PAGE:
At first glance, it would certainly appear so. In Hackney, there is hardly an award that the regeneration of the Kings Crescent estate (pictured) hasn’t won. The project, delivered directly by the council, is providing nearly 800 new or refurbished homes, half of which are to be affordable. This was no open goal. The borough had to develop local support for a complex masterplan on a tough site with competing demands. They then had to deliver it, a feat which had eluded many others in nearly 20 years of failed attempts. The first two phases are now complete and feedback from the residents who have moved in appear to be very positive.
Out east in Newham, multiple new housing developments have now been completed under the council’s Red Door Ventures model, giving the local authority options about how the completed homes are ultimately used. In common with the Hackney example, most are of a design quality not usually seen on sites like these, bringing further knock-on benefits to local communities.
Outside the capital, councils have been pretty busy too. In Norwich, the city council recently completed Goldsmith Street, a development of around 100 social rent homes, built to Passivhaus standards. Again, this scheme has attracted admiring recognition from far and wide. In Sheffield, the council-led Sheffield Housing Company has completed more than 300 low cost homes across on multiple sites on the outskirts of the city of the sort that other developers simply wouldn’t touch.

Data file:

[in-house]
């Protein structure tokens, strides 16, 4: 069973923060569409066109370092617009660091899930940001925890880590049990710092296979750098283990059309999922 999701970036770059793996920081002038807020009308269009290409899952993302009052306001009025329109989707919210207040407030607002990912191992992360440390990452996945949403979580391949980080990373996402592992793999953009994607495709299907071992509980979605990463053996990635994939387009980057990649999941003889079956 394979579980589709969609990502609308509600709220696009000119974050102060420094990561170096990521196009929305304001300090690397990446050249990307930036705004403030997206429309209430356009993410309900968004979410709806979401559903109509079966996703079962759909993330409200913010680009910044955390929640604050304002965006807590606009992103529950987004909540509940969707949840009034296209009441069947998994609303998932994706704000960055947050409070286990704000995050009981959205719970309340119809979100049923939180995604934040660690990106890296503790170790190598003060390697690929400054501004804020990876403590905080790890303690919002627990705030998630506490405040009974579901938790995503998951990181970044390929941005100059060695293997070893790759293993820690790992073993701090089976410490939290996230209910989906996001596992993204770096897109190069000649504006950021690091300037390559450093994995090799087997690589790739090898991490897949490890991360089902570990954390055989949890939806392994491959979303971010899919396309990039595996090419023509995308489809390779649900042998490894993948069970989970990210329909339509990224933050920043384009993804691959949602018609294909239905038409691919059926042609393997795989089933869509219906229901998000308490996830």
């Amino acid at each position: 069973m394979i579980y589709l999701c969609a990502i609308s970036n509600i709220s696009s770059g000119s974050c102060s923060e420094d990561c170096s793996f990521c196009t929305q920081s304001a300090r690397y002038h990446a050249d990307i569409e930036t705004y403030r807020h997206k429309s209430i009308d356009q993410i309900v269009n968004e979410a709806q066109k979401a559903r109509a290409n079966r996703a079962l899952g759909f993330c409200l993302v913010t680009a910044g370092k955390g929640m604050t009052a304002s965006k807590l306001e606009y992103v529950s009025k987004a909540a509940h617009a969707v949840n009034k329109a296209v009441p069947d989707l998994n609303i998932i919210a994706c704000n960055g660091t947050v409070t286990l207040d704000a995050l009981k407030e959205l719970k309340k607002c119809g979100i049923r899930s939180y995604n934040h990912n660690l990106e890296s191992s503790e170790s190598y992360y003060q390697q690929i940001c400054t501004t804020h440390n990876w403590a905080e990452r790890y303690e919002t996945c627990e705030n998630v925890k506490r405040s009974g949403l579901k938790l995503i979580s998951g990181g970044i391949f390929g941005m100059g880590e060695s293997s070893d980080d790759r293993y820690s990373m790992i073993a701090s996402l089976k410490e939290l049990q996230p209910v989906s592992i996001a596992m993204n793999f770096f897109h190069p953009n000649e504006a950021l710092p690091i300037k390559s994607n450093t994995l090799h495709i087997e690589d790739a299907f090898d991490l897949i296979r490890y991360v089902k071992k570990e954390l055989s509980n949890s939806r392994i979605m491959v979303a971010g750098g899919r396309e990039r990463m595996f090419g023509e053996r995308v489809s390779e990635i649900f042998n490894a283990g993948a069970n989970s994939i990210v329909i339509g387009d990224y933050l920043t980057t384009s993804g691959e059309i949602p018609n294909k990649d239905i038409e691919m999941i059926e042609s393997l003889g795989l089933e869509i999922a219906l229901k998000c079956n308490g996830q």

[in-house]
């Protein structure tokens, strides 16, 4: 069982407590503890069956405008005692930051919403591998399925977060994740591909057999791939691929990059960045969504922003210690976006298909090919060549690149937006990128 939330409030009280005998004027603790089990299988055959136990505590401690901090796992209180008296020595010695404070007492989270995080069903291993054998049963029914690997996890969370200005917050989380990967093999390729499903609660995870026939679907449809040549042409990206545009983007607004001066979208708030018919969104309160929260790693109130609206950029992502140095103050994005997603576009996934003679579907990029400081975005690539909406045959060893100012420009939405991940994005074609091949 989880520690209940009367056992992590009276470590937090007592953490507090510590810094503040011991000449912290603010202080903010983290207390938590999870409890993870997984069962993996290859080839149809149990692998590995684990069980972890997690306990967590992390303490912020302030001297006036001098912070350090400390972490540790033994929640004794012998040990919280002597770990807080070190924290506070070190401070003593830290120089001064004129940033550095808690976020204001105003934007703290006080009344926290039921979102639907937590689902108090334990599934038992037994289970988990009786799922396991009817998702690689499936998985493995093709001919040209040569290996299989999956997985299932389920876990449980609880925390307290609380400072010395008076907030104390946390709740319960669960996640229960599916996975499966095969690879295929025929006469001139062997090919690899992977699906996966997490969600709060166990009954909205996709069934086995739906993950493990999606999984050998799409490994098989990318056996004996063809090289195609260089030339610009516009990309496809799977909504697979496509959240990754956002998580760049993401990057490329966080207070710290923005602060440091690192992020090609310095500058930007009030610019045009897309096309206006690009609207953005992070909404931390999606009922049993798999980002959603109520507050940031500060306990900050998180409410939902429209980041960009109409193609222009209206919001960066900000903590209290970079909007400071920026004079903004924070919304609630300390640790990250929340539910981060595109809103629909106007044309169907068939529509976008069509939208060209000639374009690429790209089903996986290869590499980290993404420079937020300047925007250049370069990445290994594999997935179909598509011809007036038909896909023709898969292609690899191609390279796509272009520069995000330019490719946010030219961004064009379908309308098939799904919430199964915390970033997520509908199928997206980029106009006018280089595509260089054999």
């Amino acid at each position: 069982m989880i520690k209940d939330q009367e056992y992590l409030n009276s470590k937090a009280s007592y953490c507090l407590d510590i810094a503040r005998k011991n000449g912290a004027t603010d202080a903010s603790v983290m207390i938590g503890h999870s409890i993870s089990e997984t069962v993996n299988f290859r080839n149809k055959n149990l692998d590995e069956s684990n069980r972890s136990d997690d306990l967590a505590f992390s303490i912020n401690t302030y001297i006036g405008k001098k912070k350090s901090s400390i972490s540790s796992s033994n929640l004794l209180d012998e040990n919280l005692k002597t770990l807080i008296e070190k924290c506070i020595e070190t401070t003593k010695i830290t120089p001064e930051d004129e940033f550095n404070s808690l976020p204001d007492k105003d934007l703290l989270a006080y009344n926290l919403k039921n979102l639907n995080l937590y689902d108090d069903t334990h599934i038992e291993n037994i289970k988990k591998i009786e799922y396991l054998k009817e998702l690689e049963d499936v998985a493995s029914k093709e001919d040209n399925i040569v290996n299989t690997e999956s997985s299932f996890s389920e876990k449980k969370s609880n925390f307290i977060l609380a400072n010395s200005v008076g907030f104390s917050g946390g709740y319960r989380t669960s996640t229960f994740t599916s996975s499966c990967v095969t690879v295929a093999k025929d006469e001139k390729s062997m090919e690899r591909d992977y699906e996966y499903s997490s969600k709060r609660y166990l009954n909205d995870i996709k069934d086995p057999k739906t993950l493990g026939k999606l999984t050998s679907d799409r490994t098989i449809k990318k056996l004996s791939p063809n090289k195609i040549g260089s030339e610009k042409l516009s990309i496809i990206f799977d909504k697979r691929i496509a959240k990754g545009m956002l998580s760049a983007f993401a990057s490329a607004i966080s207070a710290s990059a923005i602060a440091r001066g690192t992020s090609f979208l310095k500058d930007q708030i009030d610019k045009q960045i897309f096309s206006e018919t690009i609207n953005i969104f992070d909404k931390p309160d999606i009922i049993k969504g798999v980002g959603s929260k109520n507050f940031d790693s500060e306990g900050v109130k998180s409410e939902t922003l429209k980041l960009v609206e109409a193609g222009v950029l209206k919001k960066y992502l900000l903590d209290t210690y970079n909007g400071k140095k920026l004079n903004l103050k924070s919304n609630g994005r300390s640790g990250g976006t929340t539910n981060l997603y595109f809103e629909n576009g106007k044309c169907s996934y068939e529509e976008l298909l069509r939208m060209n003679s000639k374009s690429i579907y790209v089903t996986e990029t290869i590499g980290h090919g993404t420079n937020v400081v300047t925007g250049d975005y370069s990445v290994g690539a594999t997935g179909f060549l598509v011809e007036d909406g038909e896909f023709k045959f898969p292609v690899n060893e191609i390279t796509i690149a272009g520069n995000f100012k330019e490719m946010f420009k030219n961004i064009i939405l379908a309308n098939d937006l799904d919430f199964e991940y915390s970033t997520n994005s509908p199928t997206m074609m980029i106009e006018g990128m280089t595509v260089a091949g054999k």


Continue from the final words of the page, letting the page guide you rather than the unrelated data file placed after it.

What is particularly interesting is the fact that council-led models are now also starting to deliver large-scale mixed-use projects, the kind that have traditionally posed the greatest risk in terms of procurement complexity and value retention for the public sector. In Croydon, my own company Brick By Brick has recently completed the refurbishment of the Fairfield Halls in Central Croydon on behalf of the council.
This is a £40m-plus renewal of a large mid-century performance venue and represents an investment in culture by a local council that is unprecedented in recent years. It is the largest and most complex project we have undertaken since being set up by the council in 2016 and I think it is an excellent example of what can be achieved by local authorities if they are prepared to be bold and do things differently.